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Commentary on "Life"



Day 1: Sabbath Afternoon, April 18, 2009


The student is reminded of the quality of our physical life. The goal is to know that life comes from God alone and for each person to experience the transformation that occurs when Christ enters their life. We are reminded that his presence should shape our daily choices. It is stated that we are obligated to take care of our lives, both physically and spiritually, and that as believers, we have become part of a family both in heaven and on earth.

The memory verse for this week is:

The thief cometh not, but for to steal, and to kill, and to destroy: I am come that they might have life, and that they might have it more abundantly. (John 10:10 KJV)



The first issue that should have been addressed before launching into this topic is; What does the Bible mean when it talks about "life". The memory verse mentions having life "to the full" or "more abundantly". If we read on down to verses 28 and 29, we see that this is life that is "eternal" and that those who have this life "shall never perish". Clearly, Jesus is talking about something much more than our physical life because our physical bodies are subject to death and those who possess this abundant life shall never perish.

Now, let's back up to the beginning of the chapter. The first eight verses tells the parable of the sheepfold, the door and the sheep. Jesus then explains the application of this parable:

I am the door: by me if any man enter in, he shall be saved, and shall go in and out, and find pasture (John 10:9 KJV).

Jesus is the door of our salvation. When we enter into his sheepfold we shall be saved. So, when we read verse ten, we are to understand that this abundant life we now have is exceedingly more than the physical life we already have. The "eternal" and "shall never perish" found in verses 28 and 29 gives it a fuller meaning. When we are in God's sheepfold we have nothing to fear from physical death. See Romans Chapter Eight. Can anything or anyone separate us from the love of God?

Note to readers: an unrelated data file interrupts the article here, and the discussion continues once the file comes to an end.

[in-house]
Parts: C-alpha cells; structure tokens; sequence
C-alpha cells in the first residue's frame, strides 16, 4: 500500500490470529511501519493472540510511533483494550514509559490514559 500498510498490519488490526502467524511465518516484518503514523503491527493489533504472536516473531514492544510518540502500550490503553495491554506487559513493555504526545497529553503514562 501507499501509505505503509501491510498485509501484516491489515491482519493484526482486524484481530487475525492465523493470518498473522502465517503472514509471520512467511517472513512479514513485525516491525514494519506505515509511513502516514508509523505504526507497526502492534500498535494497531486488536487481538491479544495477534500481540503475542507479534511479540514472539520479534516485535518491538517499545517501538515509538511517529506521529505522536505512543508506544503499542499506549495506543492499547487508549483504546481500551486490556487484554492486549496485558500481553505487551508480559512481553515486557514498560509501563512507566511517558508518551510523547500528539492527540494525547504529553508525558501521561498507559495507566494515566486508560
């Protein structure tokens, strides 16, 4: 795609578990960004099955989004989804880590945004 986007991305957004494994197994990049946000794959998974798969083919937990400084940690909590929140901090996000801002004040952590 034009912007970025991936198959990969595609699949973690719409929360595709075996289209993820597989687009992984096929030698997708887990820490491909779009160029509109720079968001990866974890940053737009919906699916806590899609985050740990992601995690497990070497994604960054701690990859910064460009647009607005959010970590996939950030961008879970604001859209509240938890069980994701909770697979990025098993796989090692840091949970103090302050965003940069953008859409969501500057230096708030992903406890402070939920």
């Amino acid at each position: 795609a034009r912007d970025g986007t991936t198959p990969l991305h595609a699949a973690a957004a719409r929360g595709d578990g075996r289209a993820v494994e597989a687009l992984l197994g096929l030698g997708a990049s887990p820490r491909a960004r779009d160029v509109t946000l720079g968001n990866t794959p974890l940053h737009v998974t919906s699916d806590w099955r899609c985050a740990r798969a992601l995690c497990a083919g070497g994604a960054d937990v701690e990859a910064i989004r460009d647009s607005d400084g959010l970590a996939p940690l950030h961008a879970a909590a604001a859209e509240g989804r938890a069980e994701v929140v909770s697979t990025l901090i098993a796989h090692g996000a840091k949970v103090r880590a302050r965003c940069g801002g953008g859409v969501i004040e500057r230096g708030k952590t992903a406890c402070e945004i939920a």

The next thing in this lesson that should be noted is that the Bible speaks of the human race as being in the image of God, with a physical body, a soul and a spirit. Yet, this lesson covers such secondary topics as physical education and our social life without stressing the importance of our soul. To say the soul includes our minds misses the point because even animals have a brain. As such, this lesson fails to set us apart from the animal kingdom.

And God said, Let us make man in our image, after our likeness: and let them have dominion over the fish of the sea, and over the fowl of the air, and over the cattle, and over all the earth, and over every creeping thing that creepeth upon the earth. So God created man in his own image, in the image of God created he him; male and female created he them (Gen. 1:26,27 KJV).

In addition to his physical body, Adam received a soul and a spirit. That is what set him apart from the animal kingdom. Put another way, our minds function differently from animals because of our soul and covering this topic would have been important to do in this lesson.

As a deer pants for flowing streams, so pants my soul for you, O God. My soul thirsts for God, for the living God. When shall I come and appear before God? (Ps. 42:1,2 ESV)

For as many as are led by the Spirit of God, they are the sons of God. For ye have not received the spirit of bondage again to fear; but ye have received the Spirit of adoption, whereby we cry, Abba, Father. The Spirit itself beareth witness with our spirit, that we are the children of God (Romans 8:14-16 KJV).

The third issue has to do with the priorities of our physical life. While it is important to take care of our physical needs along with the rest of our being why place it on an equal footing with our spiritual needs when the Bible clearly does not do so? Mark Chapter Seven, especially verse 15, teaches us that what goes into the mouth does not defile. What comes out of the mouth from our hearts is what we are to be concerned with because that is what defiles the body. We should place our focus on what the Bible teaches.



  1. The parable of the Sheepfold teaches us that we are eternally secure because of who our Good Shepherd is.
  2. Our security is not because of anything we do, but because our Shepherd, who laid down his life for us, protects and safeguards us.
  3. Our duty is simply to 'eat the spiritual food' in the pastures that he provides.



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